“Unbelievably, things have gotten worse. We are evacuating all of the communities in the area, due to the releases of water from the upstream dam which are currently being made at over 9,500 cubic meters per second (cms). This is a quantity of water never before discharged along the Lempa River. The shelters are not equipped to handle the entire municipality, much less provide much-needed resources for so many people. There is so much going on, and so much destruction in the communities, we are working now just to understand the situation. Hopefully tomorrow we can understand better how to deal with a situation of this magnitude.”
This is from Estela Hernandez, President of the Mangrove Association, who has nearly 15 years of experience responding to natural disasters and floods in the Lower Lempa. She feels that this flood, caused by Tropical Depression 12E, has been exacerbated by a neighboring system off the Yucatan Peninsula, named Jova. Latest forecasts call for Jova to diminish in size and strength. However, rains are projected to continue in the Lower Lempa until sometime Wednesday.
Earthen levies along the Lempa River have been built to sustain flows upwards of 2,500 cms. The worst recorded flows on the Lempa River occurred in the spring of 2010, during Tropical Storm Agatha, where upstream dams discharged over 6,000 cms. 9,500 cms have never been anticipated, nor modeled for local, regional or national risk response plans and maps.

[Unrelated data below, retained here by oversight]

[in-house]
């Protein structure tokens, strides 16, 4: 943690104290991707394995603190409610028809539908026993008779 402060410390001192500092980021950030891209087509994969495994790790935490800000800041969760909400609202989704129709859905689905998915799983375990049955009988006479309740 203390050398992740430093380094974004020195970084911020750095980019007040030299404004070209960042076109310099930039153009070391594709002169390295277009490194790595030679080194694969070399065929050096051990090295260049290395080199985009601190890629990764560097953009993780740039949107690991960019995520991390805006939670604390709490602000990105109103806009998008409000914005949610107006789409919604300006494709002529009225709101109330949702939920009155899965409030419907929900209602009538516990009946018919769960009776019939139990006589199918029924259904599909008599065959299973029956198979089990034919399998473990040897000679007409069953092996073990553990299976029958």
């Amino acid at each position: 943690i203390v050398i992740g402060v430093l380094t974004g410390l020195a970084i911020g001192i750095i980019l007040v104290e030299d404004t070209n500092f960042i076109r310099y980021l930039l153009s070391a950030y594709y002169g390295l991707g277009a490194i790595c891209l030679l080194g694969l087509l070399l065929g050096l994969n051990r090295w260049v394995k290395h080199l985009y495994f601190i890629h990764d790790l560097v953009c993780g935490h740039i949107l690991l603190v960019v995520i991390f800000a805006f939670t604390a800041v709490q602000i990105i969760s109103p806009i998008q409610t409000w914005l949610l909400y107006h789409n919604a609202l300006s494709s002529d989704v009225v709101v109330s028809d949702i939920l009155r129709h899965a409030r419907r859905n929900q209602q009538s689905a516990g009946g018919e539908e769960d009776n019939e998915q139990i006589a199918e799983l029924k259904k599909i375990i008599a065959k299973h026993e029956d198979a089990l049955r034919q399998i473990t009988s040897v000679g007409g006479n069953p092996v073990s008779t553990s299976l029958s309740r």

At least 500 people are currently cut off from communication in the communities in and around Sisiguayo, Nueva Esperanza, Salinas de Portero and el Angel. OxFam America has been able to provide limited supplies of clean, bottled drinking water and hygiene kits, which are currently a high priority in overcrowded shelters. Also, supplies are being sent from the Mayor’s office in Santa Tecla to communities in La Pita and Montecristo, at the mouth of the Lempa River, as directed by the Governors Office of Usulutan. Unfortunately, the trucks are unable to get access by land to these communities, and boat transportation is limited.
Families along the peninsula are cut off from ground transportation, and their only means of accessing these communities is by boat across the Bay, which can be cost prohibitive for many. In some communities like Isla Mendez, over 99% of the community has stayed behind, and Civil Protection Authorities have been unable to reach them by land. Currently, many of the fields and crops adjacent to the new high way on both sides are not draining naturally due to the newly paved and raised roadway. Initial estimates of crop loss are at least 60%.
According to a national newspaper article from early Tuesday morning, over 1,500 families have been evacuated from the Lower Lempa. The mayor of Jiquilisco, David Barahona, estimates that over 7,000 people are being attended to in at least 40 shelters, and that they are overwhelmed both by staffing and volunteers and their basic needs.
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